The United States is expected to announce on Monday that all buyers of Iranian oil will have to end their imports shortly or face sanctions, a source familiar with the situation told Reuters, triggering about a 3 percent rise in crude prices.
The source confirmed a report by a Washington Post columnist that the administration will terminate the sanctions waivers it granted to some importers of Iranian oil late last year.
Global benchmark Brent crude oil futures rose by as much as 3.2 percent to $74.30 a barrel, the highest since Nov. 1, in early Asian trading on Monday in reaction to expectations of tightening supply. U.S. West Texas Intermediate futures climbed as much as 2.9 percent to $65.87 a barrel, its highest since Oct. 30. [O/R]
U.S. President Donald Trump has been clear to his national security team over the last few weeks that he wants the waivers to end, and National Security Adviser John Bolton has been working the issue within the administration.
In November, the U.S. reimposed sanctions on exports of Iranian oil after President Trump unilaterally pulled out of a 2015 nuclear accord between Iran and six world powers.
Washington, however, granted Iran’s eight main buyers of oil waivers to the sanctions that allowed them limited purchases for six months.
They were China, India, Japan, South Korea, Taiwan, Turkey, Italy and Greece.
But on Monday, Secretary of State Mike Pompeo will announce “that, as of May 2, the State Department will no longer grant sanctions waivers to any country that is currently importing Iranian crude or condensate,” the Post’s columnist Josh Rogin said in his report, citing two State Department officials that he did not name.
On April 17, Frank Fannon, U.S. Assistant Secretary of State for Energy Resources, repeated the administration’s position that “our goal is to get to zero Iranian exports as quickly as possible.”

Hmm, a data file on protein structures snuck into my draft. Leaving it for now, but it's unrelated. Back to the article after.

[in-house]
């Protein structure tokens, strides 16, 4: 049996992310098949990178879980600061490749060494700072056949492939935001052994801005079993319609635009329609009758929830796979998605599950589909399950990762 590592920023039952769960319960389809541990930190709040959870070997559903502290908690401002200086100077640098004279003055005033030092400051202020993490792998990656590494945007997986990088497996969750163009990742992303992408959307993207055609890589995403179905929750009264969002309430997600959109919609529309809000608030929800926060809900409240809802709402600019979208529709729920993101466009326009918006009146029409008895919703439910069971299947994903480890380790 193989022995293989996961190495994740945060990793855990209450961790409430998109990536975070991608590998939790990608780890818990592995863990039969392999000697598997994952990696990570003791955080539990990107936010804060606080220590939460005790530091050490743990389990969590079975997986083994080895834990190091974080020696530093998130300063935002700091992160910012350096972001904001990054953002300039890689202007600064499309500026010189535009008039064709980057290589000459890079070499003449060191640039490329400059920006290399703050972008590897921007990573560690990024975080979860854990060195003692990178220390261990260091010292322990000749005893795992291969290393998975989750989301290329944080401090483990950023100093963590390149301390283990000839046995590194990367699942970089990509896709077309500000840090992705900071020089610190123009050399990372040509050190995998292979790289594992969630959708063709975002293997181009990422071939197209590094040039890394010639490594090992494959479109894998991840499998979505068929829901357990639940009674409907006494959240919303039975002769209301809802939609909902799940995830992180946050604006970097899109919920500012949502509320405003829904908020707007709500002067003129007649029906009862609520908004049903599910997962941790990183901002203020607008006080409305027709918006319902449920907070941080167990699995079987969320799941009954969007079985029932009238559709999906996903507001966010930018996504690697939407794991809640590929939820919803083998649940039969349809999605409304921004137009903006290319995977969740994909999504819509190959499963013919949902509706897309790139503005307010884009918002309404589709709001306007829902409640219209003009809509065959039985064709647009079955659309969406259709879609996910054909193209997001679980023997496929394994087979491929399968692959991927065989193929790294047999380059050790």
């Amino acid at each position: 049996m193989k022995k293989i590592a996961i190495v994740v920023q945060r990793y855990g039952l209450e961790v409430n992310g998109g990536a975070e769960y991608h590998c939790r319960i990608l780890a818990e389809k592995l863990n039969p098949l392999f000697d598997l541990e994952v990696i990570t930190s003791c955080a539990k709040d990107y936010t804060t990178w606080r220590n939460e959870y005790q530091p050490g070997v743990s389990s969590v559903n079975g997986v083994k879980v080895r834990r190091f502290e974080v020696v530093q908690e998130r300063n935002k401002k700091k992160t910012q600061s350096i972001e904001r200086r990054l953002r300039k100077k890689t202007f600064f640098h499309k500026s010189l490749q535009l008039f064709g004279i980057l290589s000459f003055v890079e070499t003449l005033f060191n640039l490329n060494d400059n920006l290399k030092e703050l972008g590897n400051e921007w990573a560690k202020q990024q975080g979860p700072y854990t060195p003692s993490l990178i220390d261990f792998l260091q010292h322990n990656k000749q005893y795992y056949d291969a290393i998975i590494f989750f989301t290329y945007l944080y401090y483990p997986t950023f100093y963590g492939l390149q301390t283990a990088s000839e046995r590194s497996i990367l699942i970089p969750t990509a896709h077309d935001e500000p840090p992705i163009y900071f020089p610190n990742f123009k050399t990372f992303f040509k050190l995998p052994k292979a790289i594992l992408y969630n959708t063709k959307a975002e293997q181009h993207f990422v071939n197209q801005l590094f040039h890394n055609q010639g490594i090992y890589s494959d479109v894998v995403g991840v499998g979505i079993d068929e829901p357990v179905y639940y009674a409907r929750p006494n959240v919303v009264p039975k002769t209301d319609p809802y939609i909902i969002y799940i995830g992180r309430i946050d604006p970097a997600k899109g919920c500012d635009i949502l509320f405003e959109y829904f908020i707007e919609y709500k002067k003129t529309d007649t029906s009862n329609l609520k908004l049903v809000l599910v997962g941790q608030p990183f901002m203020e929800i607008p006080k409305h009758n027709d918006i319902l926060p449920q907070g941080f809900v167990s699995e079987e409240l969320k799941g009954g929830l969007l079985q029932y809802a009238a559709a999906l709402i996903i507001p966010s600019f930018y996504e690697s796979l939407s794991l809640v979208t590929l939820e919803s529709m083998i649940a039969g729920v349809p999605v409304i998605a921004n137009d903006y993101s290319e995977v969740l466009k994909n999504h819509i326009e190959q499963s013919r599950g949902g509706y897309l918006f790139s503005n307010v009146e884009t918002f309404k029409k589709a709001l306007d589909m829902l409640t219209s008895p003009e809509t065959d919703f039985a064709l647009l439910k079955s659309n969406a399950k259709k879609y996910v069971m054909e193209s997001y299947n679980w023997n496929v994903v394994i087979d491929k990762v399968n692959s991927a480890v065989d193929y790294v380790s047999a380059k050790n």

ASIA HIT HARDEST
An end to the exemptions would hit Asian buyers the hardest. Iran’s biggest oil customers are China and India, who have both been lobbying for extensions to sanction waivers.
South Korea, a close U.S. ally, is a major buyer of Iranian condensate, an ultra-light form of crude oil which its refining industry relies on to produce petrochemicals.
Last Tuesday, Turkish presidential spokesman Ibrahim Kalin said that Turkey expects the United States to extend a waiver granted to Ankara to continue oil purchases from Iran without violating U.S. sanctions.
Jeffrey Halley, senior market analyst at futures brokerage OANDA in Singapore, said the end to sanction waivers “could leave regional (Asian) heavyweights scrambling to find alternative supplies in the near term in what is already a very tight structural supply situation globally.”
Washington has a campaign of “maximum economic pressure” on Iran and through sanctions, it eventually aims to halt Iranian oil exports and thereby choke Tehran’s main source of revenue.
So far in April, Iranian exports were averaging below 1 million barrels per day (bpd), according to Refinitiv Eikon data and two other companies that track exports and declined to be identified.
That is lower than the at least 1.1 million bpd estimated for March, and down from the more than 2.5 million bpd before sanctions were reimposed last May.